Getting Brendan Rodgers back was never going to come cheap.

However, it appears Celtic are ready to deliver a transfer budget to match a stellar managerial appointment. It’s reported the Premiership champions could spend as much as £30m on new signings this summer, an unprecedented figure in Scottish football.

It’s believed Rodgers’ return to Parkhead was facilitated in no small part by assurances the club would back his vision to make Celtic a competitive European side once more. Such an ambition requires significant investment if Rodgers is to mould a team capable of consistently taking on the continent’s very best.

Domestically, the squad assembled by Ange Postecoglou was near-flawless – so just how do you improve upon it? Let’s take a look across the pitch at where Rodgers could look to level up.


Joe Hart was a shrewd acquisition by Postecoglou, bringing reliability and personality to a Celtic side which had very much lacked those qualities between the sticks since Fraser Forster decided he would rather remain in England. But with the former Manchester City and England keeper now 36, there will likely be some succession planning under way.

A key reason he fell out of the Etihad picture when Pep Guardiola arrived in 2016 was the manager’s desire for a goalkeeper more adept at dealing with the ball at his feet. Hart is perhaps from the last generation of keepers for whom being actively involved in build-up was not a crucial requirement of their skillset, but the game has moved on markedly and this has never been an area in which he has truly excelled.

Given Rodgers’ widely reported European ambitions, it feels likely he could look for a younger number one who could hold the jersey for several years to come.


Rodgers will not be able to call upon Cameron Carter-Vickers until late summer as the US international recovers from knee surgery. But his absence will, at least, give the new manager an opportunity to assess the alternatives.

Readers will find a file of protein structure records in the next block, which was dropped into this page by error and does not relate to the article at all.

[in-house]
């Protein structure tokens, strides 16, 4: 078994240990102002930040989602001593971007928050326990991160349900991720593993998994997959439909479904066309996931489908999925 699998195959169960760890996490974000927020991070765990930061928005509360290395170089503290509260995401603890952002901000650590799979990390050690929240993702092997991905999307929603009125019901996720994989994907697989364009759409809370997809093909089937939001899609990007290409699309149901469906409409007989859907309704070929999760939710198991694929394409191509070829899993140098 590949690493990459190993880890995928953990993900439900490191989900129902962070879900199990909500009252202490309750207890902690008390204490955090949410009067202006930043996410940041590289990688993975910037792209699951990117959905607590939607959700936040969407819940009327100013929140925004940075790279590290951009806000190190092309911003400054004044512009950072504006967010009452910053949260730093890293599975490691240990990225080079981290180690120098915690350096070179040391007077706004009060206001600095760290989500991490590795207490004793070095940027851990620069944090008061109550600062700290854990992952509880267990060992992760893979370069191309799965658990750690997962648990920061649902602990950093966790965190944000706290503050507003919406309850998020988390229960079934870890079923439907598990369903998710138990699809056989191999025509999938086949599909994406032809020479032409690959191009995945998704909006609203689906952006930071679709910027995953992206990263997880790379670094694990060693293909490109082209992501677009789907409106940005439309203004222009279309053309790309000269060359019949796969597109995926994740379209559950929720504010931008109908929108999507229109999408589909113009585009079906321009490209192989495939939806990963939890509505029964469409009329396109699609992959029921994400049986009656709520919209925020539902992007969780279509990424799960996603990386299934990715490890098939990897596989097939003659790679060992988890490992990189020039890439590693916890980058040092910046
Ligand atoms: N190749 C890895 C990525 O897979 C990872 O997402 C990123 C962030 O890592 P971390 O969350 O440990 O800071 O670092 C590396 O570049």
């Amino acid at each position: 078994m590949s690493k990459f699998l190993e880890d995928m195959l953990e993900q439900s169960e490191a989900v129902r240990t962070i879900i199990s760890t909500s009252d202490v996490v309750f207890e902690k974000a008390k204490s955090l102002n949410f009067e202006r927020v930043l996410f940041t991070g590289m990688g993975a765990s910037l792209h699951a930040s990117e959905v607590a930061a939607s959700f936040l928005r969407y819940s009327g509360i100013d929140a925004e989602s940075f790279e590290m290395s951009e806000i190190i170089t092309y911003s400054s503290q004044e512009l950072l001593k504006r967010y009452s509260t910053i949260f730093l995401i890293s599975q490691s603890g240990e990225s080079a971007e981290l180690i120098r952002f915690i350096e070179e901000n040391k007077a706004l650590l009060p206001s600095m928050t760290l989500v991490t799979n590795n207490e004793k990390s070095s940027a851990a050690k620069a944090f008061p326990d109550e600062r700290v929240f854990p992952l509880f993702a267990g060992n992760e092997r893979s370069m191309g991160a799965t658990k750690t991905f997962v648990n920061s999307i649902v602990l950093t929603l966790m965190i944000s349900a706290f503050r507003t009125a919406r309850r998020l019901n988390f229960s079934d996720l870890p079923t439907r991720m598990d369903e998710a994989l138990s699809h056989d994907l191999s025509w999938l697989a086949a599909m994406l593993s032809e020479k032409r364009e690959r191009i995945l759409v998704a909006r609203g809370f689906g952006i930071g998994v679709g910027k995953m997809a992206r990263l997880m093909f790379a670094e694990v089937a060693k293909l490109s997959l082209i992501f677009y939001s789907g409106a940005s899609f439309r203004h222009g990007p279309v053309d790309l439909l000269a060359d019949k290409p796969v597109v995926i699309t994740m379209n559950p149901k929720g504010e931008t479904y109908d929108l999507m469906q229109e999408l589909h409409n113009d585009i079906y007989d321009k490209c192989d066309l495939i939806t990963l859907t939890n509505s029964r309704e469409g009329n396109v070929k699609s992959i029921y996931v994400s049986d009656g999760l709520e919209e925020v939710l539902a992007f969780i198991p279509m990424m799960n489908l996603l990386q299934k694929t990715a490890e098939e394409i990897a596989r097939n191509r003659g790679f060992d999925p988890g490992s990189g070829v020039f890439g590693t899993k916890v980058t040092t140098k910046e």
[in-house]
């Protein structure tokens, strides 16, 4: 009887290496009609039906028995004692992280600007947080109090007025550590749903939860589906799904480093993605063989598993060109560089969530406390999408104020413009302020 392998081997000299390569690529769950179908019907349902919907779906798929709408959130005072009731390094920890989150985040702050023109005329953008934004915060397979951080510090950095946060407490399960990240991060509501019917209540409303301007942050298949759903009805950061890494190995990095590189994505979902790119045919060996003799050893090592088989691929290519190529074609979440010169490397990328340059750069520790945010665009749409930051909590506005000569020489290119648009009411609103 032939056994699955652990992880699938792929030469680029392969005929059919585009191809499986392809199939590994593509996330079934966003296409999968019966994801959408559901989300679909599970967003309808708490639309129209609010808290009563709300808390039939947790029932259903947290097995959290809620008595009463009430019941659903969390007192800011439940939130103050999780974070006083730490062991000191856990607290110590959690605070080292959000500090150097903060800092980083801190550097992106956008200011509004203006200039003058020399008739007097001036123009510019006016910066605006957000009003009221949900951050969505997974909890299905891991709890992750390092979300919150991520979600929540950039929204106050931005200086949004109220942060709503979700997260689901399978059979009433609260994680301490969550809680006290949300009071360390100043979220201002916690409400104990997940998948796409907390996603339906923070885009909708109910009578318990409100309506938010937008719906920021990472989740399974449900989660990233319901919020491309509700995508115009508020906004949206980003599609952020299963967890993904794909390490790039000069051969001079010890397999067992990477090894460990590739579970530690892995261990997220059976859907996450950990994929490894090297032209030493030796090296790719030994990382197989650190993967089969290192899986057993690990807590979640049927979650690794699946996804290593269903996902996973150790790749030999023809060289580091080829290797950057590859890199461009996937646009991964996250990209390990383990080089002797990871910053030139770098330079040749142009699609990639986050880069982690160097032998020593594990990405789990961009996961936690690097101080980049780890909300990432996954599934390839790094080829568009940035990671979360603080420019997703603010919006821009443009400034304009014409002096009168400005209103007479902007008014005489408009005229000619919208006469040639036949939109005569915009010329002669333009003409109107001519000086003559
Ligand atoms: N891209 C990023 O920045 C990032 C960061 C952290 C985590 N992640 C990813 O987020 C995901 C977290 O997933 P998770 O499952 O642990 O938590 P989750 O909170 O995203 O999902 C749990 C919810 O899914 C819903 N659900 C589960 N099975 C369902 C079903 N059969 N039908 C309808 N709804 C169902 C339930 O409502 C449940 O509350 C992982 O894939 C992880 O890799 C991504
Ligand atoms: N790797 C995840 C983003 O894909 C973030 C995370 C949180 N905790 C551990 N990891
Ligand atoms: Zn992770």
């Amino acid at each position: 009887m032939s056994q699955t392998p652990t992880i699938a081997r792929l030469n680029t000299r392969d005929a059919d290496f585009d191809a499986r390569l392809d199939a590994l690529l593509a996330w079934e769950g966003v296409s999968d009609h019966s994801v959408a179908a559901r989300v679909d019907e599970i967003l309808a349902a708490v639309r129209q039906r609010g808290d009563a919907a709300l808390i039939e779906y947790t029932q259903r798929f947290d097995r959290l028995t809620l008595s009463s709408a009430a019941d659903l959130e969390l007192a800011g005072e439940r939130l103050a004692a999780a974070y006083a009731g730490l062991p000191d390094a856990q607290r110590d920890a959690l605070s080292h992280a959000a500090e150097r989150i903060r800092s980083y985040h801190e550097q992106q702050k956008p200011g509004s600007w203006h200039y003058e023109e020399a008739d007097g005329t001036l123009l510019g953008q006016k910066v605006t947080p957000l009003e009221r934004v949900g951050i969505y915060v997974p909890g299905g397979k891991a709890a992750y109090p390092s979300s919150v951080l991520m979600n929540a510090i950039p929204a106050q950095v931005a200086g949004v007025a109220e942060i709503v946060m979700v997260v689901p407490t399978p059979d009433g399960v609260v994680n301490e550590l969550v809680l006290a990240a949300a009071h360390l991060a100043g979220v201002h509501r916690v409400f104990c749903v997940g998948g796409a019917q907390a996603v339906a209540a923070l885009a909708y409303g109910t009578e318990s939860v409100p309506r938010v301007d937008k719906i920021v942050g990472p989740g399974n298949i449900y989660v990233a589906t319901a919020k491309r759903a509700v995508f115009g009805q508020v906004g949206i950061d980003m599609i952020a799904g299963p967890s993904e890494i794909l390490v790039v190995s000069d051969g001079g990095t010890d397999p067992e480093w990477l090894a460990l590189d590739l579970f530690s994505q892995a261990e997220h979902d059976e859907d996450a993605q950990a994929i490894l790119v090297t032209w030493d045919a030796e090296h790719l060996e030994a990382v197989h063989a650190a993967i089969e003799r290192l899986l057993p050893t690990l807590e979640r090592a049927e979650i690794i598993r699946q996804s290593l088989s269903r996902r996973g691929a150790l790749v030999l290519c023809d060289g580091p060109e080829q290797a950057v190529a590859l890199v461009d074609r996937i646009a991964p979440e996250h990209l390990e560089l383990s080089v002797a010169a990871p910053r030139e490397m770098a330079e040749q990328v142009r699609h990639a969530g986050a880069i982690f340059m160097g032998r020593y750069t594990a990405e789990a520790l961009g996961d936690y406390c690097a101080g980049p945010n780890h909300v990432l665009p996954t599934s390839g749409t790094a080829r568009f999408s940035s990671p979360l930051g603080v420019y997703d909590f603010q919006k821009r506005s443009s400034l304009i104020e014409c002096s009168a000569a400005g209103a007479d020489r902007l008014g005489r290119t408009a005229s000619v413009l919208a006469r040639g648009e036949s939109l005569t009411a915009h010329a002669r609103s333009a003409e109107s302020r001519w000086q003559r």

Carl Starfelt has been ever-present beside the former Tottenham academy graduate, but for the final games of the season he was partnered alternately with Tomoki Iwata and Yuki Kobayashi. Iwata had been used primarily in midfield by Postecoglou until then, and Kobayashi looked as though he still has much adaptation to do in getting to grips with Scottish football.

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Stephen Welsh barely got a look-in last season and could depart over the summer. With Celtic set to compete on four fronts at home and in Europe next season, Rodgers may feel more comfortable heading into the campaign with an extra option at the heart of defence.

The new manager has already been linked with his former Leicester City centre-back Daniel Amartey. The 28-year-old Ghanaian is out contract at the end of this month but would still command a hefty wage packet. Bringing in a player with his level of Premier League experience would be an early statement of intent.


Celtic have an embarrassment of riches in the middle of the park these days but it’s not out of the question that at least one of those top talents could be in line for a big summer transfer. Reo Hatate has been linked with Brighton & Hove Albion, who have already sold Alexis Mac Allister to Liverpool and look set to lose Moises Caicedo, too.